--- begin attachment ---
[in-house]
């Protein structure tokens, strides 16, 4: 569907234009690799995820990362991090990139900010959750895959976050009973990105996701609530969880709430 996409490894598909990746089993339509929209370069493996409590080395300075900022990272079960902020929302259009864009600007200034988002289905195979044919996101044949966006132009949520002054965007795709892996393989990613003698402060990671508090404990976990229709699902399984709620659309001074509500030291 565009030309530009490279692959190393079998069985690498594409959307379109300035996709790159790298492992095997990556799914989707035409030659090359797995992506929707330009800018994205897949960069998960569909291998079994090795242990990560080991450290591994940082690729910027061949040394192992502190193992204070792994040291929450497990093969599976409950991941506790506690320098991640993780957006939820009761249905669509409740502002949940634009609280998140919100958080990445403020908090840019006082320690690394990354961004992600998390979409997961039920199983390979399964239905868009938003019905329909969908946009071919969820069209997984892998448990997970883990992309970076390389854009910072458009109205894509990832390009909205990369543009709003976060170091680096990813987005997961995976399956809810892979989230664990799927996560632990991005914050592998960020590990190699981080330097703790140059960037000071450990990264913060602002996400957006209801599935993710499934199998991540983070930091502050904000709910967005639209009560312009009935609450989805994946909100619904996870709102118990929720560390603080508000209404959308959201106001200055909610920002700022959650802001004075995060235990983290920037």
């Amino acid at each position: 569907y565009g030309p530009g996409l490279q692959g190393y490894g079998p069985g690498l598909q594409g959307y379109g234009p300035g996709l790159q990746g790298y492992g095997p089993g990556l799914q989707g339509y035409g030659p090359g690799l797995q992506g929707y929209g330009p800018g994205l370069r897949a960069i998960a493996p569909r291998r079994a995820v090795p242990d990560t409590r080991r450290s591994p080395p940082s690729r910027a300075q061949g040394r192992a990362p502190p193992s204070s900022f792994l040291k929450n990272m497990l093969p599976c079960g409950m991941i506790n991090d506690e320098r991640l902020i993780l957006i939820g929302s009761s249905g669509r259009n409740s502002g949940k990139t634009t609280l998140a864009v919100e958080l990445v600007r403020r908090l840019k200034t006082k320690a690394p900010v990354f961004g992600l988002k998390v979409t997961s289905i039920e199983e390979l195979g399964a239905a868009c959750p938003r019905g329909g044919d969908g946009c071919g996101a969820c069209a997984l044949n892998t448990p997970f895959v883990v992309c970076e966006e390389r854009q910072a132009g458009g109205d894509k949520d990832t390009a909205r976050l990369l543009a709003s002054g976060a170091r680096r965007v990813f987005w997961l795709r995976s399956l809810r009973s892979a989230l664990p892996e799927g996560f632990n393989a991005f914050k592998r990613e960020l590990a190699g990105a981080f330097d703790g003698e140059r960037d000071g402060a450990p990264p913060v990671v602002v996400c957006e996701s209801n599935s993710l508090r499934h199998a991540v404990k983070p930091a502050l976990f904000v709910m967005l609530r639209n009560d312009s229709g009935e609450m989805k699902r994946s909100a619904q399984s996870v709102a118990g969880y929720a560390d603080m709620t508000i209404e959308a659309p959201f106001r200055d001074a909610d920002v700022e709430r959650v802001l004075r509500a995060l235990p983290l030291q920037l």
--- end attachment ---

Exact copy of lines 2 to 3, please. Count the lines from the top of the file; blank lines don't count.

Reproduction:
């Protein structure tokens, strides 16, 4: 569907234009690799995820990362991090990139900010959750895959976050009973990105996701609530969880709430 996409490894598909990746089993339509929209370069493996409590080395300075900022990272079960902020929302259009864009600007200034988002289905195979044919996101044949966006132009949520002054965007795709892996393989990613003698402060990671508090404990976990229709699902399984709620659309001074509500030291 565009030309530009490279692959190393079998069985690498594409959307379109300035996709790159790298492992095997990556799914989707035409030659090359797995992506929707330009800018994205897949960069998960569909291998079994090795242990990560080991450290591994940082690729910027061949040394192992502190193992204070792994040291929450497990093969599976409950991941506790506690320098991640993780957006939820009761249905669509409740502002949940634009609280998140919100958080990445403020908090840019006082320690690394990354961004992600998390979409997961039920199983390979399964239905868009938003019905329909969908946009071919969820069209997984892998448990997970883990992309970076390389854009910072458009109205894509990832390009909205990369543009709003976060170091680096990813987005997961995976399956809810892979989230664990799927996560632990991005914050592998960020590990190699981080330097703790140059960037000071450990990264913060602002996400957006209801599935993710499934199998991540983070930091502050904000709910967005639209009560312009009935609450989805994946909100619904996870709102118990929720560390603080508000209404959308959201106001200055909610920002700022959650802001004075995060235990983290920037």
């Amino acid at each position: 569907y565009g030309p530009g996409l490279q692959g190393y490894g079998p069985g690498l598909q594409g959307y379109g234009p300035g996709l790159q990746g790298y492992g095997p089993g990556l799914q989707g339509y035409g030659p090359g690799l797995q992506g929707y929209g330009p800018g994205l370069r897949a960069i998960a493996p569909r291998r079994a995820v090795p242990d990560t409590r080991r450290s591994p080395p940082s690729r910027a300075q061949g040394r192992a990362p502190p193992s204070s900022f792994l040291k929450n990272m497990l093969p599976c079960g409950m991941i506790n991090d506690e320098r991640l902020i993780l957006i939820g929302s009761s249905g669509r259009n409740s502002g949940k990139t634009t609280l998140a864009v919100e958080l990445v600007r403020r908090l840019k200034t006082k320690a690394p900010v990354f961004g992600l988002k998390v979409t997961s289905i039920e199983e390979l195979g399964a239905a868009c959750p938003r019905g329909g044919d969908g946009c071919g996101a969820c069209a997984l044949n892998t448990p997970f895959v883990v992309c970076e966006e390389r854009q910072a132009g458009g109205d894509k949520d990832t390009a909205r976050l990369l543009a709003s002054g976060a170091r680096r965007v990813f987005w997961l795709r995976s399956l809810r009973s892979a989230l664990p892996e799927g996560f632990n393989a991005f914050k592998r990613e960020l590990a190699g990105a981080f330097d703790g003698e140059r960037d000071g402060a450990p990264p913060v990671v602002v996400c957006e996701s209801n599935s993710l508090r499934h199998a991540v404990k983070p930091a502050l976990f904000v709910m967005l609530r639209n009560d312009s229709g009935e609450m989805k699902r994946s909100a619904q399984s996870v709102a118990g969880y929720a560390d603080m709620t508000i209404e959308a659309p959201f106001r200055d001074a909610d920002v700022e709430r959650v802001l004075r509500a995060l235990p983290l030291q920037l």